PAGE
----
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There is a population with Finnish ancestry living in a rural area near Joshkar-ola, in the Republic of Mari El, Russia. Settled in this area around the fifth century, they speak a language belonging to the Urallic family and use a modified version of the Cyrillic alphabet. They are called the Mari, the last pagan population of the West, which currently amounts to around 600,000 people organized in small villages.

Within these communities, everyday life is marked by profound spirituality: inhabitants live in a symbiotic relationship with nature, which exerts a magical religiosity on them and is celebrated as the basis of their existence. She is conceived and revered as a mother who protects her sons, beneficial as long as they do not try to destroy her. It’s in this way that in Mari El the cyclicity of the seasons merges with ancient pagan practices and faith and worship center around the gods of the four natural elements.

In the sixteenth century, this territory was annexed to the Russian Empire and Ivan the Terrible imposed Christianity. However, religious subjugation was never fully accepted. In fact, Mari people retain a significant amount of pre-Christian elements in their beliefs. In the twentieth century, with the rise of the Soviet Union, celebrating rituals and sacrifices was officially forbidden. During the Cold War many prominent personalities of the Red Army turned in secret to the Maris’ spiritual guidance, fascinated by their magical power, looking for answers to the possible outcomes of their military strategies. In the 90’s, right after the dissolution of the Soviet Union, the Mari’s economy – mainly based on agriculture and livestock – entered a period of severe crisis. Poverty and unemployment led young people to migrate to big cities in search of a stable future, abandoning their villages and their ancient traditions. However, in response to changing times, the community survives continuing to preserve spirituality as a collective essential resource.

The whole area is dotted with thousands of small villages. Many houses are abandoned. According to an ancient Mari tradition, when a family member dies, relatives have to leave the house. Everything inside is left exactly as it was at the moment of their loved one’s death. Nobody is allowed to live there anymore. The structure, together with everything inside it, is left to implode on itself and returned to nature.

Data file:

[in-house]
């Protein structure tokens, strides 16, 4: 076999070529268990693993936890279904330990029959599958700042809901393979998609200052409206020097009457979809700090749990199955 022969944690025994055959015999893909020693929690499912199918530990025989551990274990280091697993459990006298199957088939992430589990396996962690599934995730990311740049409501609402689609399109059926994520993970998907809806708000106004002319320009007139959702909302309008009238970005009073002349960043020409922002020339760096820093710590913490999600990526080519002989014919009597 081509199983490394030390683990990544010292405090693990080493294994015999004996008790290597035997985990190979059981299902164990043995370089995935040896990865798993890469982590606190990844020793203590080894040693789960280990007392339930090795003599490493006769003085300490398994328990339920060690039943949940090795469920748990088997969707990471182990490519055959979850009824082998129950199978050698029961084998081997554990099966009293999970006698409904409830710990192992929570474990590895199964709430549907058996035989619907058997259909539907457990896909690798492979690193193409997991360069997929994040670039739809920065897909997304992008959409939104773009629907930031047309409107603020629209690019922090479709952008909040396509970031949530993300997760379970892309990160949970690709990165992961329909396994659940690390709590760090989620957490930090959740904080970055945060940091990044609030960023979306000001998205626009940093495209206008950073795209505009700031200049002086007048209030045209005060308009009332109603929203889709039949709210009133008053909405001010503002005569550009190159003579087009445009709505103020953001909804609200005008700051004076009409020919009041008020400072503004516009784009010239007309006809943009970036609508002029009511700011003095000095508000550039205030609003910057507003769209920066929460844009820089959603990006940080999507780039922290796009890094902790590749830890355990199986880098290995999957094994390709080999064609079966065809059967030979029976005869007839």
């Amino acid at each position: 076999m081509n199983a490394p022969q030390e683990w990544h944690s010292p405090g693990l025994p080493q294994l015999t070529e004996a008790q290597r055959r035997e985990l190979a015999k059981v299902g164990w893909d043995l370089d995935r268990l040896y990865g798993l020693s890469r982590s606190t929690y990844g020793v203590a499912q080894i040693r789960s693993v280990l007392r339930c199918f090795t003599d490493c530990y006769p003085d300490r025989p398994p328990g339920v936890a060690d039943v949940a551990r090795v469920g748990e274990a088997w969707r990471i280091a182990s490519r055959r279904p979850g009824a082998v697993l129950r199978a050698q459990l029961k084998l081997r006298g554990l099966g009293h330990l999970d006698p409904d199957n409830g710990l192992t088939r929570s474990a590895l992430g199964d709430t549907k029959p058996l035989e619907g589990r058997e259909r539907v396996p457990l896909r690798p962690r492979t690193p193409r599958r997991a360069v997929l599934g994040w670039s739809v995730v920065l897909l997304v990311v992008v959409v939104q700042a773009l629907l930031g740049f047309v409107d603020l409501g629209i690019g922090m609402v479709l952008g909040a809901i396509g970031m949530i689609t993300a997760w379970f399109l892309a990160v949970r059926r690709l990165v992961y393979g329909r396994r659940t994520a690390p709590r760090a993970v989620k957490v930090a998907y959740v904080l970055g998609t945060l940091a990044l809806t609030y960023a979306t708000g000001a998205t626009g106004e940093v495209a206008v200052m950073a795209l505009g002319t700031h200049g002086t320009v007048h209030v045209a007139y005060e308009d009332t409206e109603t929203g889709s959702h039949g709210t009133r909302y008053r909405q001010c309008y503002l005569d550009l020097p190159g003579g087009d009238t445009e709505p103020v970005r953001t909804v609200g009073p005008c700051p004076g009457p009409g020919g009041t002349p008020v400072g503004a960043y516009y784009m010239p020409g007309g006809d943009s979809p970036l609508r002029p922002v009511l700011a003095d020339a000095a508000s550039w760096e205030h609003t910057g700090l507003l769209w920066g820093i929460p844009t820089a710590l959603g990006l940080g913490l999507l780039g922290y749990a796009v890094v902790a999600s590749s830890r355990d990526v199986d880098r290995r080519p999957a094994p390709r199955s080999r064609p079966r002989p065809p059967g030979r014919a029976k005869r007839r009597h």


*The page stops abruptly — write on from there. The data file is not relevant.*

The ritual of the swing is part of the annual celebrations of Mari people. Women in particular, one day a year get the swing to let their negative feelings fade away.  A legend tells that once upon a time the daughter of God Yumo swayed on a swing in the sky. At one point she let herself fall and ended up in a wood. There she met a boy she fell in love with and she didn’t want to go back to the sky anymore. She decided to marry him. Thus the Mari were born. 

Pamashial’s sacred grow. Villagers celebrating the Agaveriem ritual. This rite is celebrated at the end of the seeding season demanding the spirits not to make natural disasters such as storms that can destroy the crop. Pancakes, quail, eggs, hops and other food prepared by everyone the night before for the occasion, are put on the table of offers to the Gods of Spring. 

On the occasion of the Great Ritual of November 1st, the spiritual leaders each year identify a small grove in which to celebrate it and in which, after the rite, no one will be able to enter for the following 5 years. A typical grove worship includes bringing all anxieties and grievances along to discuss with the priest, who then passes on the requests and desires of the individual to God. In the forests and along the river bank of the Volga, domestic sacrifices are brought along by the people. These sacrifices are most often geese, as they are considered the most sacred animal due to their ability to commune with earth, air, and water. The geese are calmed to ensure good wishes before they are sacrificed. The geese are cooked in huge industrial pots chained to the trees. The Mari people then communally cremate the skin, bones, and organs in bonfires at the grove in order to seek communion with nature.

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